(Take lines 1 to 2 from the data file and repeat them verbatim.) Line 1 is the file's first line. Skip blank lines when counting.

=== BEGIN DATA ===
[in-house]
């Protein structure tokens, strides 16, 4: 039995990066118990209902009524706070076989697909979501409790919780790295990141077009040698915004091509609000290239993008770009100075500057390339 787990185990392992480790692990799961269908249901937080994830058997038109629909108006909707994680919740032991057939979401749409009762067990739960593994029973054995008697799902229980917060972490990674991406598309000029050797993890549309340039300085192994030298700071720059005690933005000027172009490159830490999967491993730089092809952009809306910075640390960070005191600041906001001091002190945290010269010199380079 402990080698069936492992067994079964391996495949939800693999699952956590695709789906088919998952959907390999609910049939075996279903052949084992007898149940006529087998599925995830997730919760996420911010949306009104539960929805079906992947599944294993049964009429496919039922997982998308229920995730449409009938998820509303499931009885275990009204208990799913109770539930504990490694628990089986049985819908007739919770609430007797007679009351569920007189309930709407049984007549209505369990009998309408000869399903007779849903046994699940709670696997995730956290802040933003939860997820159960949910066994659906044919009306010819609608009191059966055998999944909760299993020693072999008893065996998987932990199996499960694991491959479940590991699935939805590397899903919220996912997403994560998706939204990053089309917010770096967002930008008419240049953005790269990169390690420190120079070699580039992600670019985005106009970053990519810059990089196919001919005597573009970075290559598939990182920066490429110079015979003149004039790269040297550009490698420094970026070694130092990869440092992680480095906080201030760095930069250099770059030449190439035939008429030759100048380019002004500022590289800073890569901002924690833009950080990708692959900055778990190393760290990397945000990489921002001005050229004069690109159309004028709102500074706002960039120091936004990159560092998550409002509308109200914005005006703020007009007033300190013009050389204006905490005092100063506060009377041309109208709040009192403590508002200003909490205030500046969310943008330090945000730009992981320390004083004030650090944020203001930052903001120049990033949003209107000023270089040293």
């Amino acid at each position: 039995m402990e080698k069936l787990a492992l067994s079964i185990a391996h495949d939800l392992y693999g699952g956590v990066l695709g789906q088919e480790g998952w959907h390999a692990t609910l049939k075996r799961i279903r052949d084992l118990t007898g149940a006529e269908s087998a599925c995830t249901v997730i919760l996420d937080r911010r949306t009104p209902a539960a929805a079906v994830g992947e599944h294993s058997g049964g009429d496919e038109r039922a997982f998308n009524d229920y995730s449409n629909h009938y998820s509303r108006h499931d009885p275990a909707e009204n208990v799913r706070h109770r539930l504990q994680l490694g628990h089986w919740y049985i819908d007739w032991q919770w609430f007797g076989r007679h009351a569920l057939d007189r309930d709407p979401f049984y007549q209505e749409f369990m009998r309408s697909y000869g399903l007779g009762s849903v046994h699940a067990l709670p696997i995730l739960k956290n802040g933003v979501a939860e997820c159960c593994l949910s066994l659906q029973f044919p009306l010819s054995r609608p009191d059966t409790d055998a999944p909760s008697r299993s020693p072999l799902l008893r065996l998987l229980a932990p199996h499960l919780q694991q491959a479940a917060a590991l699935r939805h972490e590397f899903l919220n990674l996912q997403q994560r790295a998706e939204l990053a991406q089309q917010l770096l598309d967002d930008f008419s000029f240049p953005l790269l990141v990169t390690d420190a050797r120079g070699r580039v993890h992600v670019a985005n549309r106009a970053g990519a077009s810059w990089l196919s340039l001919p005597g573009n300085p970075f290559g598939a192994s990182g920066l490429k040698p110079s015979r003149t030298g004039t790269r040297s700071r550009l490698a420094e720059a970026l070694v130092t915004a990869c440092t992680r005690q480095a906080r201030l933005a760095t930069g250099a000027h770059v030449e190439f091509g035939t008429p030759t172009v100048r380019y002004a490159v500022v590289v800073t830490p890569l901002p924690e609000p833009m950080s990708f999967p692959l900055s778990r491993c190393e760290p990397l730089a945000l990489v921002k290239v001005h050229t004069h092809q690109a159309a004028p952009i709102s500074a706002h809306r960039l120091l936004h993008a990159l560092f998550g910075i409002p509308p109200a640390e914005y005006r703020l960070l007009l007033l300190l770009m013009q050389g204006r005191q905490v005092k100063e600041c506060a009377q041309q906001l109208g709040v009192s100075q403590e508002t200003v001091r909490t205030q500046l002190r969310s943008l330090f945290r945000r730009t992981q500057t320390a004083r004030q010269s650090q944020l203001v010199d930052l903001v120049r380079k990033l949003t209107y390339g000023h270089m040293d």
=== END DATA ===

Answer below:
[in-house]
């Protein structure tokens, strides 16, 4: 039995990066118990209902009524706070076989697909979501409790919780790295990141077009040698915004091509609000290239993008770009100075500057390339 787990185990392992480790692990799961269908249901937080994830058997038109629909108006909707994680919740032991057939979401749409009762067990739960593994029973054995008697799902229980917060972490990674991406598309000029050797993890549309340039300085192994030298700071720059005690933005000027172009490159830490999967491993730089092809952009809306910075640390960070005191600041906001001091002190945290010269010199380079 402990080698069936492992067994079964391996495949939800693999699952956590695709789906088919998952959907390999609910049939075996279903052949084992007898149940006529087998599925995830997730919760996420911010949306009104539960929805079906992947599944294993049964009429496919039922997982998308229920995730449409009938998820509303499931009885275990009204208990799913109770539930504990490694628990089986049985819908007739919770609430007797007679009351569920007189309930709407049984007549209505369990009998309408000869399903007779849903046994699940709670696997995730956290802040933003939860997820159960949910066994659906044919009306010819609608009191059966055998999944909760299993020693072999008893065996998987932990199996499960694991491959479940590991699935939805590397899903919220996912997403994560998706939204990053089309917010770096967002930008008419240049953005790269990169390690420190120079070699580039992600670019985005106009970053990519810059990089196919001919005597573009970075290559598939990182920066490429110079015979003149004039790269040297550009490698420094970026070694130092990869440092992680480095906080201030760095930069250099770059030449190439035939008429030759100048380019002004500022590289800073890569901002924690833009950080990708692959900055778990190393760290990397945000990489921002001005050229004069690109159309004028709102500074706002960039120091936004990159560092998550409002509308109200914005005006703020007009007033300190013009050389204006905490005092100063506060009377041309109208709040009192403590508002200003909490205030500046969310943008330090945000730009992981320390004083004030650090944020203001930052903001120049990033949003209107000023270089040293």